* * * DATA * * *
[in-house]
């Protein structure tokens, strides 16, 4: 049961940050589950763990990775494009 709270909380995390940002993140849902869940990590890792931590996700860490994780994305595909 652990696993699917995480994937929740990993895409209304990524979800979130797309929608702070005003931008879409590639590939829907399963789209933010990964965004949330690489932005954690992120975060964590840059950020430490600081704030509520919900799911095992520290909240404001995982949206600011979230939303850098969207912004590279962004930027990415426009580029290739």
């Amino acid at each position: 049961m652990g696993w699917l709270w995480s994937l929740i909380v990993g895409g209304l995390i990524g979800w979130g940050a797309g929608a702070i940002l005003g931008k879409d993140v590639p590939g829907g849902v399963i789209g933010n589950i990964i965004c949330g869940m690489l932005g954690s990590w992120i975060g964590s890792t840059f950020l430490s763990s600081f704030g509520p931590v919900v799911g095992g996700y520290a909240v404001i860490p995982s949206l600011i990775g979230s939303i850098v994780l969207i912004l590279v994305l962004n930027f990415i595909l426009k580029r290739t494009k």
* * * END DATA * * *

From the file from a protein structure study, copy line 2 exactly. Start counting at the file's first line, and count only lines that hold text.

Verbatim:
């Protein structure tokens, strides 16, 4: 049961940050589950763990990775494009 709270909380995390940002993140849902869940990590890792931590996700860490994780994305595909 652990696993699917995480994937929740990993895409209304990524979800979130797309929608702070005003931008879409590639590939829907399963789209933010990964965004949330690489932005954690992120975060964590840059950020430490600081704030509520919900799911095992520290909240404001995982949206600011979230939303850098969207912004590279962004930027990415426009580029290739």